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Research article2018Peer reviewedOpen access

Environmental complexity buffers against stress-induced negative judgement bias in female chickens

Zidar, Josefina; Campderrich, Irene; Jansson, Emelie; Wichman, Anette; Winberg, Svante; Keeling, Linda; Lovlie, Hanne


Cognitive processes are often biased by emotions. In humans, affective disorders are accompanied by pessimistic judgement, while optimistic judgement is linked to emotional stability. Similar to humans, animals tend to interpret ambiguous stimuli negatively after experiencing stressful events, although the long-lasting impact on judgement bias has rarely been investigated. We measure judgement bias in female chicks (Gallus gallus domesticus) after exposure to cold stress, and before and after exposure to additional unpredictable stressors. Additionally, we explore if brain monoamines can explain differences in judgement bias. Chicks exposed to cold stress did not differ in judgement bias compared to controls, but showed sensitivity to additional stressors by having higher motivation for social reinstatement. Environmental complexity reduced stress-induced negative judgement bias, by maintaining an optimistic bias in individuals housed in complex conditions even after stress exposure. Moreover, judgement bias was related to dopamine turnover rate in mesencephalon, with higher activity in individuals that had a more optimistic response. These results demonstrate that environmental complexity can buffer against negative effects of additive stress and that dopamine relates to judgement bias in chicks. These results reveal that both internal and external factors can mediate emotionally biased judgement in animals, thus showing similarities to findings in humans.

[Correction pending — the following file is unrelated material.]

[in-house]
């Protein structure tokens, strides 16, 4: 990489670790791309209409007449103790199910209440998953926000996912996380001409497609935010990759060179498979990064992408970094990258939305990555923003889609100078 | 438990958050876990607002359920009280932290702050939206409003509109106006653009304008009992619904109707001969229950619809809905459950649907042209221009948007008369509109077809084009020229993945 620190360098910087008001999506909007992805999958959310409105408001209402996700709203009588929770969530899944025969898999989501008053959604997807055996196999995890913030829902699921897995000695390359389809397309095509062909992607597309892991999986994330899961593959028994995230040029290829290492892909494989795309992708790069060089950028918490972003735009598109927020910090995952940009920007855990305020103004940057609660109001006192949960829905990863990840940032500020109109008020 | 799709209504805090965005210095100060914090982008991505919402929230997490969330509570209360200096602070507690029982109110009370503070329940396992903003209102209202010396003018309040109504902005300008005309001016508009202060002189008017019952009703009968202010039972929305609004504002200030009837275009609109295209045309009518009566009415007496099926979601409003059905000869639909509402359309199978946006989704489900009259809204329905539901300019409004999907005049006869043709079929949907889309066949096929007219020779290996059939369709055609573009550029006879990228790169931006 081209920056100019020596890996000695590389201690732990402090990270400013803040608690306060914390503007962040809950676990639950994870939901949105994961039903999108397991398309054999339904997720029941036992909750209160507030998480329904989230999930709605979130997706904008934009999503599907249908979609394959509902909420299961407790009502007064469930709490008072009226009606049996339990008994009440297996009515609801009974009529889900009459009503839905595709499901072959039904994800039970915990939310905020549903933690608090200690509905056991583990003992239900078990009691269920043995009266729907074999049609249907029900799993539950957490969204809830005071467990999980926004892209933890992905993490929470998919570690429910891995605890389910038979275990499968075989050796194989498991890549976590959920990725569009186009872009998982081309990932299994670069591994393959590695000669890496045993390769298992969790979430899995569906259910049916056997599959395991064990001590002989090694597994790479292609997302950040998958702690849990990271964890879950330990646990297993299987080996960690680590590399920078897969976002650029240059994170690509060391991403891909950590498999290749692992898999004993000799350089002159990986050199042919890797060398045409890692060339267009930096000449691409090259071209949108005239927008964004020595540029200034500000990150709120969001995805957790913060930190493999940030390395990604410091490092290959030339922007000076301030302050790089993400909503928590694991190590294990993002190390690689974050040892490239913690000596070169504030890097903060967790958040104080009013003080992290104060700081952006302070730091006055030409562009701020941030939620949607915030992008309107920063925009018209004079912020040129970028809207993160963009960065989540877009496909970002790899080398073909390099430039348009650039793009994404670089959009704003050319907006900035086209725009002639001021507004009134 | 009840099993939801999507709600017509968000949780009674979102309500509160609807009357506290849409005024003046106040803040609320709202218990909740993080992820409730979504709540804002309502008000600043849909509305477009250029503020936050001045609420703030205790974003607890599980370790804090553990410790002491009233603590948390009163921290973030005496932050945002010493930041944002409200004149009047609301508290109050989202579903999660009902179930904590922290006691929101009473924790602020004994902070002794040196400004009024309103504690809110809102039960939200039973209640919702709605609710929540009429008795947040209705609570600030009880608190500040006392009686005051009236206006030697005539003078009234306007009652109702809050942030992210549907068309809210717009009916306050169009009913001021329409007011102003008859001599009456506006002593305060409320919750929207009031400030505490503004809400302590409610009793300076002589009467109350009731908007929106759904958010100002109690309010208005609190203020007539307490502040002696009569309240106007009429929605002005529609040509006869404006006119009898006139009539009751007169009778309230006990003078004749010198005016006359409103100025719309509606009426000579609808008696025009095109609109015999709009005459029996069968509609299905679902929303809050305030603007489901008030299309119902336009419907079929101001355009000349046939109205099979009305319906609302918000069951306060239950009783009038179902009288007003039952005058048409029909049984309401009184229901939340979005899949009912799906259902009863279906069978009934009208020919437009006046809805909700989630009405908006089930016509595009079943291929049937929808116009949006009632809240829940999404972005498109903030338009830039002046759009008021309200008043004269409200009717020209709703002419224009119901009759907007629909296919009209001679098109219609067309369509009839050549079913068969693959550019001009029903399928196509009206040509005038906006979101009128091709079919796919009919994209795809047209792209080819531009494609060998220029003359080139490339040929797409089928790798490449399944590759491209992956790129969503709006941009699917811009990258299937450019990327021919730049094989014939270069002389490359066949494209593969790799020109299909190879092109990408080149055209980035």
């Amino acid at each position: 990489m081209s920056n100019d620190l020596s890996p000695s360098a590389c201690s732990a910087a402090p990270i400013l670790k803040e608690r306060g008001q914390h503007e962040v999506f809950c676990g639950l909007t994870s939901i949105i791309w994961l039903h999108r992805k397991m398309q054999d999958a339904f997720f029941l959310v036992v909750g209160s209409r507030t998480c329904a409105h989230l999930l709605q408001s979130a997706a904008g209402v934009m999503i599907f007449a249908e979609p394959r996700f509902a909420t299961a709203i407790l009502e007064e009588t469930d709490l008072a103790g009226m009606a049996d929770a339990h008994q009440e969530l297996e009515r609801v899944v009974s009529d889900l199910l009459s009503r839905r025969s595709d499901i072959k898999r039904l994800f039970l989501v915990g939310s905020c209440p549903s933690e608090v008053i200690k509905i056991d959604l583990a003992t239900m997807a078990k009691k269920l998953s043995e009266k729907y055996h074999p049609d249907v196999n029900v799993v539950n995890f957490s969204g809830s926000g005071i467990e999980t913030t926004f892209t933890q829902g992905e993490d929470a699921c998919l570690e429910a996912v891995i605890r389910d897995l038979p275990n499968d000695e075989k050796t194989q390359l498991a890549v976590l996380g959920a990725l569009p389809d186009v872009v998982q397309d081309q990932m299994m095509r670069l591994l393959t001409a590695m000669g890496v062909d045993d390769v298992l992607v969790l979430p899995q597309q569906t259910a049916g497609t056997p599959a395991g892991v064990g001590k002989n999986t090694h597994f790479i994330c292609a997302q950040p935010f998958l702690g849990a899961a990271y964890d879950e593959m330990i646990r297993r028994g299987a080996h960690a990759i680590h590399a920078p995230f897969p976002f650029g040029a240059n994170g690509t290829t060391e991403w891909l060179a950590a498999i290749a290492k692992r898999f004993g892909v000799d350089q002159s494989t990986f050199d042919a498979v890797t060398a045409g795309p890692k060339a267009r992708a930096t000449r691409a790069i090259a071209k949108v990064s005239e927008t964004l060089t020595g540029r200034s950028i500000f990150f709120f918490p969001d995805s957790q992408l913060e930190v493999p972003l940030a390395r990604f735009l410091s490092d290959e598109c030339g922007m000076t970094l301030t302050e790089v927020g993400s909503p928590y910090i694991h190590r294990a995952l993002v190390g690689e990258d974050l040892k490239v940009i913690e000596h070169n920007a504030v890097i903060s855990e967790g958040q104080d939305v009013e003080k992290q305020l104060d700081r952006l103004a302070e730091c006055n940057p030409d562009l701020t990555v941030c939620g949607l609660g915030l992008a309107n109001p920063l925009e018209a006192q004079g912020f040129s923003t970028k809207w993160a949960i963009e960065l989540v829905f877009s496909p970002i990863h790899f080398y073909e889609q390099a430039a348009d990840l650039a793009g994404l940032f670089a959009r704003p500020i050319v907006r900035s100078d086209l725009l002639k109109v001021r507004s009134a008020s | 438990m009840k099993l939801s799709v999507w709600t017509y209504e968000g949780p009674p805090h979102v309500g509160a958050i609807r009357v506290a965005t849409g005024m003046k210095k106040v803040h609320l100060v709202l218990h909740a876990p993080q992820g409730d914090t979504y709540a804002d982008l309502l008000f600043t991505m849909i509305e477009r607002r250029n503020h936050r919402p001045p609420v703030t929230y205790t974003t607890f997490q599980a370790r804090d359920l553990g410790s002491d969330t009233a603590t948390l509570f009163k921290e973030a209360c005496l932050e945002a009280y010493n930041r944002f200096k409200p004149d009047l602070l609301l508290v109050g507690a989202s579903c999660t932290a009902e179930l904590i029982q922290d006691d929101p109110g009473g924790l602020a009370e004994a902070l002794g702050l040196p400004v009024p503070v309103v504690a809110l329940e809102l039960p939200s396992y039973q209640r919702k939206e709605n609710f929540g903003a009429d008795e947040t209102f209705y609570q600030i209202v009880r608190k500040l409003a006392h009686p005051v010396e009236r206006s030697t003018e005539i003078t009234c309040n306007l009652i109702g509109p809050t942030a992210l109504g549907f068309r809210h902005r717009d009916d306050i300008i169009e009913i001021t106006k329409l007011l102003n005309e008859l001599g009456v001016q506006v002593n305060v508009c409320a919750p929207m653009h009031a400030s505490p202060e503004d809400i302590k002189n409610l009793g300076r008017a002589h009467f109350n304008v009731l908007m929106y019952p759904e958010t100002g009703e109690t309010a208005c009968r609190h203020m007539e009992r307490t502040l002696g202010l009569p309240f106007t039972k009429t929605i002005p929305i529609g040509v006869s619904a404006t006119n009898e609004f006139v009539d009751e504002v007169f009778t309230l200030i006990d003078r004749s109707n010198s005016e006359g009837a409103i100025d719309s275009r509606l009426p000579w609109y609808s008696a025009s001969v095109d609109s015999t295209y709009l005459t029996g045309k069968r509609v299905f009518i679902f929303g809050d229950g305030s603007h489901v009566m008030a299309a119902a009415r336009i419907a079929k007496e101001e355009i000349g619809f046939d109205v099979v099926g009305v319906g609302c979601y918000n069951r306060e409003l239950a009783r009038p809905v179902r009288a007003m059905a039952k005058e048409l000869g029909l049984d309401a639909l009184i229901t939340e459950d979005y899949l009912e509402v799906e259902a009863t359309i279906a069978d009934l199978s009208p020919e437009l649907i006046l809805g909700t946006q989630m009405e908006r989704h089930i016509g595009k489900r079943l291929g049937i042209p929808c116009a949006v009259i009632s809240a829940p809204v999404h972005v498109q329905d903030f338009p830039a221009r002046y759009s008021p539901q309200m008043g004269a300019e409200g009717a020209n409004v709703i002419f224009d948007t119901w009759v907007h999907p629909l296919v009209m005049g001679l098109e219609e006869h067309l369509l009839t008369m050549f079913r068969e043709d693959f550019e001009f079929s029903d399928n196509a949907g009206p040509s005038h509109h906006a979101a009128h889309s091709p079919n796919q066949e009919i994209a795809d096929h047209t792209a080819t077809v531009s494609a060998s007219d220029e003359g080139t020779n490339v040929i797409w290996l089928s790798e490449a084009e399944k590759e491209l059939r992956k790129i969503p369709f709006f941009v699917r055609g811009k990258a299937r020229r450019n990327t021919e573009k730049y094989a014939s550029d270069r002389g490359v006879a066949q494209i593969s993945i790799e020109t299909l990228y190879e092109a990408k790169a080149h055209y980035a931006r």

Published in

Scientific Reports
2018, Volume: 8, article number: 5404